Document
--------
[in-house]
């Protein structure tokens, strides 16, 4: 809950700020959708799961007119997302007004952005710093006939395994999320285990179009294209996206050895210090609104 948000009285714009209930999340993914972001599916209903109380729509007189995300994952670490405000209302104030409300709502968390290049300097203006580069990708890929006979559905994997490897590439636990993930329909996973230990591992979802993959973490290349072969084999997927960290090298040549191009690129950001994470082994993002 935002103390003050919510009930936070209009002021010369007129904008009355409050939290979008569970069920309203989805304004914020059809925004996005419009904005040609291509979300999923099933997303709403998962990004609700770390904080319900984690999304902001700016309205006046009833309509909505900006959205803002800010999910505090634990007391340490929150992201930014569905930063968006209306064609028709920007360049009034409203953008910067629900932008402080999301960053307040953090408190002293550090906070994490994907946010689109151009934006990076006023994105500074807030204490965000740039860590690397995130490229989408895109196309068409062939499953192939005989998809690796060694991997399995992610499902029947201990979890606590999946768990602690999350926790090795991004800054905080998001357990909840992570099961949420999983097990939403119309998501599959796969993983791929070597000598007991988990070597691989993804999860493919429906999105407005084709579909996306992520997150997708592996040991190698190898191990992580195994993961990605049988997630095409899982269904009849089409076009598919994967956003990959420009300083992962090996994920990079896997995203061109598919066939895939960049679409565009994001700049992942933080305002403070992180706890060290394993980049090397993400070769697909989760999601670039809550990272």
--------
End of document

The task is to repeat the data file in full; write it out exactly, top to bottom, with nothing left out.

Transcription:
[in-house]
């Protein structure tokens, strides 16, 4: 809950700020959708799961007119997302007004952005710093006939395994999320285990179009294209996206050895210090609104 948000009285714009209930999340993914972001599916209903109380729509007189995300994952670490405000209302104030409300709502968390290049300097203006580069990708890929006979559905994997490897590439636990993930329909996973230990591992979802993959973490290349072969084999997927960290090298040549191009690129950001994470082994993002 935002103390003050919510009930936070209009002021010369007129904008009355409050939290979008569970069920309203989805304004914020059809925004996005419009904005040609291509979300999923099933997303709403998962990004609700770390904080319900984690999304902001700016309205006046009833309509909505900006959205803002800010999910505090634990007391340490929150992201930014569905930063968006209306064609028709920007360049009034409203953008910067629900932008402080999301960053307040953090408190002293550090906070994490994907946010689109151009934006990076006023994105500074807030204490965000740039860590690397995130490229989408895109196309068409062939499953192939005989998809690796060694991997399995992610499902029947201990979890606590999946768990602690999350926790090795991004800054905080998001357990909840992570099961949420999983097990939403119309998501599959796969993983791929070597000598007991988990070597691989993804999860493919429906999105407005084709579909996306992520997150997708592996040991190698190898191990992580195994993961990605049988997630095409899982269904009849089409076009598919994967956003990959420009300083992962090996994920990079896997995203061109598919066939895939960049679409565009994001700049992942933080305002403070992180706890060290394993980049090397993400070769697909989760999601670039809550990272």